German troops to suffer twice in Russian winter

Discussions on High Command, strategy and the Armed Forces (Wehrmacht) in general.
ISU-152
Member
Posts: 711
Joined: 14 Nov 2002 14:02
Location: Kyiv, Ukraine

Post by ISU-152 » 05 Feb 2003 17:08

Fred wrote:
The only way possible to endure this is to drink vodka
8O 8O That is just about the most stupid thing to do when you are exposed to extreme weather.
I know that while you drink your body losses heat instead of acquiring it but you feel better nevertheless.

User avatar
FormerSoldier
Member
Posts: 210
Joined: 30 Aug 2002 22:22
Location: Scottsdale, AZ

Post by FormerSoldier » 05 Feb 2003 17:14

Qvist wrote:Well, I spent 12 months as a rifleman in the Norwegian army, does that count? :D

Come on - what we're discussing here is mostly things that go way beyond the personal experience of any present-day soldier. I don't really see how that experience puts you in a different category with regard to understanding WWII. Nor do I see people with military backgrounds generally offering more qualified viewpoints than other people - they're as much armchair strategists as anybody else.

cheers
I respectfully, and unequivocally disagree. Sorry.

..and yes, your 1 year adds volumes to your credibility(I say this without knowing anything about the quality of your training).
Last edited by FormerSoldier on 05 Feb 2003 17:26, edited 1 time in total.

User avatar
FormerSoldier
Member
Posts: 210
Joined: 30 Aug 2002 22:22
Location: Scottsdale, AZ

Post by FormerSoldier » 05 Feb 2003 17:22

ISU-152 wrote:
FormerSoldier wrote:
LILLEBROR wrote:I know how winter feel like :D
during my time up in Fimmark in a infantery battalion i got several injuries by the winter, mostly my fingers and face got it in -40 degrees C.
but when i see pictures from east i often see Red army in white and germans in their normal uniforms.
Glad to hear it.... because it has been my observation on this forum that there are a lot of opinions about the military and military forces in operations by people who've never set foot in a pair of general issue boots. :?
Are you referring to me? :D I've spent 1.5 years stomping snow and have a rank of junior lieutenant of reserve. And I know what it is like to stand at night shift with -30C. The only way possible to endure this is to drink vodka, although I don't drink in civil life.
Therefore I can imagine the stupidity of german command which left their troops exposed to winter without proper clothing and thus made them suffer for two years in a row.
You make my point... "Stupidity of german command"... is a statement much easier to make when you've been in the boots of the soldiers... and that's as close as you can get.... 1.5 years (I imagine non-cumulative) in Russian winter warfare maneuvers. Sure you can interview the various German vets about it too, but most of us on these boards didn't have the benefit of doing so.

So No Sergei, not you nor Oleg(I don't even know if he served), I read a lot of stuff on this board (and on many other military boards). I obviously don't engage everyone in debate (frankly most of them aren't worth joining), but I listen to a lot of BS.. and I just choose to accept it as free speech, nothing more.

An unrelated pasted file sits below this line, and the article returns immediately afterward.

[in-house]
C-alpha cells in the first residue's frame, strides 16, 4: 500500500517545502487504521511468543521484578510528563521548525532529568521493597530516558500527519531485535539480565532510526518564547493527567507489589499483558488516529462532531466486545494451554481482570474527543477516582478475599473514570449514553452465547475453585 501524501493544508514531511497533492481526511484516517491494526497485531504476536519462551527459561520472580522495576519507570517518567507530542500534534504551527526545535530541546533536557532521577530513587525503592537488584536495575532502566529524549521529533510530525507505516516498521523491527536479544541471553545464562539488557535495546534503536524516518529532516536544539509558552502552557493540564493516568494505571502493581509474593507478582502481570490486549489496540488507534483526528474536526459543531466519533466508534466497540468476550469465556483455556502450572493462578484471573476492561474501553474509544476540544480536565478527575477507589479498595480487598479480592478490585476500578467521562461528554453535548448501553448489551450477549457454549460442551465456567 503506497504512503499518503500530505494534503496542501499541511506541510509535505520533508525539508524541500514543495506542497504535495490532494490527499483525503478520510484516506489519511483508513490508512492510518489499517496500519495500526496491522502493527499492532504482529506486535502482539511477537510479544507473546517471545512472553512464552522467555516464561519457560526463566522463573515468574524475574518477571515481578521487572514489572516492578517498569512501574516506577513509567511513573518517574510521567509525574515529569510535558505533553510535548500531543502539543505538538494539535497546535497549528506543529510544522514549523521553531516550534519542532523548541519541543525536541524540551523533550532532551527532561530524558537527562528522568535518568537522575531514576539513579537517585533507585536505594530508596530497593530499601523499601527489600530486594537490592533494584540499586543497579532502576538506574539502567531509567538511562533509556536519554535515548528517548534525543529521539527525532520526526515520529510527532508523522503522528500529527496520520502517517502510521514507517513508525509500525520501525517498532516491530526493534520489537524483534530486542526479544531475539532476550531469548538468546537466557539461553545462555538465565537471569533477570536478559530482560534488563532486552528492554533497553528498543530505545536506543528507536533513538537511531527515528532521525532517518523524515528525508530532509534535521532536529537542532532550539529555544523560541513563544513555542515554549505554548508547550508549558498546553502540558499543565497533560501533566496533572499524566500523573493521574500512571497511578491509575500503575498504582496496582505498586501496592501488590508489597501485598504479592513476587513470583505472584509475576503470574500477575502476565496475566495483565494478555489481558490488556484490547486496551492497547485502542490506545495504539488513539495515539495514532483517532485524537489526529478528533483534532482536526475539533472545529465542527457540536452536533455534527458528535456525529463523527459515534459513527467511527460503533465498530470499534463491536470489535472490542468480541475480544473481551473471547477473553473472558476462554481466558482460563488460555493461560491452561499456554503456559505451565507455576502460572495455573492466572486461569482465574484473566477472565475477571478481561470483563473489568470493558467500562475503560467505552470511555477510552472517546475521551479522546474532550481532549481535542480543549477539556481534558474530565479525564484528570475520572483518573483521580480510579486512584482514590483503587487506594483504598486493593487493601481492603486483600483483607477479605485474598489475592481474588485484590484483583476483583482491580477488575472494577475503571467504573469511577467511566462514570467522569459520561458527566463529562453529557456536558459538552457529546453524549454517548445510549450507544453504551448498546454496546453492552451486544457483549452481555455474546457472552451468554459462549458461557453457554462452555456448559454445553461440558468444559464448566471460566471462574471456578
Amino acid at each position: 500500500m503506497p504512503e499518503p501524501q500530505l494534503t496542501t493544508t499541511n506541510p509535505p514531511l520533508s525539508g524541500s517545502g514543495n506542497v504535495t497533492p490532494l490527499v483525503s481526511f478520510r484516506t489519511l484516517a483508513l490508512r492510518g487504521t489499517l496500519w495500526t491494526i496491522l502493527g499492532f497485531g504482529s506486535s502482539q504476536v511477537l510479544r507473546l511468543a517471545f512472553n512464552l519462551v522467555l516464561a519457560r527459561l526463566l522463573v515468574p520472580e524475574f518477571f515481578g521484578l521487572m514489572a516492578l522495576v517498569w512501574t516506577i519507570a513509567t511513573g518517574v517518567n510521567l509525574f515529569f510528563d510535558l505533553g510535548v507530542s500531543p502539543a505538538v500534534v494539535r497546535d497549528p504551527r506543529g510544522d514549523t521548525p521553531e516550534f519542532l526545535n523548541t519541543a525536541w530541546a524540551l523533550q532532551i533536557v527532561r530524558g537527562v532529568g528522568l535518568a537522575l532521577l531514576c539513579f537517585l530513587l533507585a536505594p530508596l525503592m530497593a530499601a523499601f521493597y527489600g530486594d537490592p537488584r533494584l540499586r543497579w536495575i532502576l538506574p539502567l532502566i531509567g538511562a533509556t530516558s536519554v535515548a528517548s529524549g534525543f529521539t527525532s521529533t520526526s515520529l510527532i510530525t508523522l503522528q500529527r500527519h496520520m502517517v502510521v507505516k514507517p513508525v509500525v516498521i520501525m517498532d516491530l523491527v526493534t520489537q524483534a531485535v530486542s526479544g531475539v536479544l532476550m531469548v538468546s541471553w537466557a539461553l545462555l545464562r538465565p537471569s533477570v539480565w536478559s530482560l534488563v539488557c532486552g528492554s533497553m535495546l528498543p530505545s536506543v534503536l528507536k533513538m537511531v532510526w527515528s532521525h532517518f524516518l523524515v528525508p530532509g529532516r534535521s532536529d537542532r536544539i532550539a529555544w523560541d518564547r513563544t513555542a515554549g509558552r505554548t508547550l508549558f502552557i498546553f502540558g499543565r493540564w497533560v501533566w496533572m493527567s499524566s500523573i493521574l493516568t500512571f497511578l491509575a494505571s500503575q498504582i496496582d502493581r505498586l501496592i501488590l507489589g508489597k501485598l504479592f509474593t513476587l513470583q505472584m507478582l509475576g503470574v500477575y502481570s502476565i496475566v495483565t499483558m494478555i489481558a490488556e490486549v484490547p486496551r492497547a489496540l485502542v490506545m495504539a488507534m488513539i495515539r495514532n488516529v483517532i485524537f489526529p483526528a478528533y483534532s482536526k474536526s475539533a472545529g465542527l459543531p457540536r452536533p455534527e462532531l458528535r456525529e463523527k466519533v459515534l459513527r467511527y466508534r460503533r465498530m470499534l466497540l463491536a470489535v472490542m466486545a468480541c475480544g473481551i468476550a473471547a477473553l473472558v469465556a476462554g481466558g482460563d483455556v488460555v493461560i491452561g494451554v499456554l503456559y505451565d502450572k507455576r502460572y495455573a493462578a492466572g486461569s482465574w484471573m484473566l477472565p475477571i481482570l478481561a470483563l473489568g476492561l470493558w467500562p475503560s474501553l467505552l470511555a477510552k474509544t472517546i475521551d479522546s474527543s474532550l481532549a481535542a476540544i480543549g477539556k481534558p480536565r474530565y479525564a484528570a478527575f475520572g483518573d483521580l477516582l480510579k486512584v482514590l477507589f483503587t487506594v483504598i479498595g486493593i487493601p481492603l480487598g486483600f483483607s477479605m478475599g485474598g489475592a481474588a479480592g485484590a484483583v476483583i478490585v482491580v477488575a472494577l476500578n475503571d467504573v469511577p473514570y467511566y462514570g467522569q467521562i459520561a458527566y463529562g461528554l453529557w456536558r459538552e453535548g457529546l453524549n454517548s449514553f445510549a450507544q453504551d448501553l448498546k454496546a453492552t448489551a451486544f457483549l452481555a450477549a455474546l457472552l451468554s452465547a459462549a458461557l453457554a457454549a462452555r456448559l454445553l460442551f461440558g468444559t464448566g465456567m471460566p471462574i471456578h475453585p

User avatar
FormerSoldier
Member
Posts: 210
Joined: 30 Aug 2002 22:22
Location: Scottsdale, AZ

Post by FormerSoldier » 05 Feb 2003 17:24

Fred wrote:
The only way possible to endure this is to drink vodka
8O 8O That is just about the most stupid thing to do when you are exposed to extreme weather.

technically true.... but the Russian/Soviet soldier is a special case. :D

ISU-152
Member
Posts: 711
Joined: 14 Nov 2002 14:02
Location: Kyiv, Ukraine

Post by ISU-152 » 05 Feb 2003 22:13

FormerSoldier wrote:
Fred wrote:
The only way possible to endure this is to drink vodka
8O 8O That is just about the most stupid thing to do when you are exposed to extreme weather.

technically true.... but the Russian/Soviet soldier is a special case. :D
You missed me by a couple of yards. :lol: :lol: I am an officer of Ukrainian army (neither Soviet nor Russian). You'd better address this issue to Oleg, I believe he served in Chechnya for federal troops.

best regards,
Sergei

CHRISCHA
Financial supporter
Posts: 2473
Joined: 28 Jan 2003 18:21
Location: England, Kent

Fao Former Soldier

Post by CHRISCHA » 05 Feb 2003 22:57

In my humble, non-military opinion, I don't think serving in a present day army is relevant to a lot of the subjects on this site. I do think serving in a present day army is relevant to conditions, comparing training and even weapon handling, so the site does benefit from ex-military. If someone elses point is nonsense, this may be because they are ill informed, unaware or just stupid not because they haven't served. The opinion of some ex-military can be equally stupid because they can only think of their own experiences and not being able to grab the concept of a situation sixty years ago. I do not think anyones opinion should be discouraged, as it adds to the debate, their queries can be answered and it makes the site more intresting. If everyone had the same knowledge and point of veiw, there wouldn't be any posts. For the record FS, I do think the majority of your points are quite correct.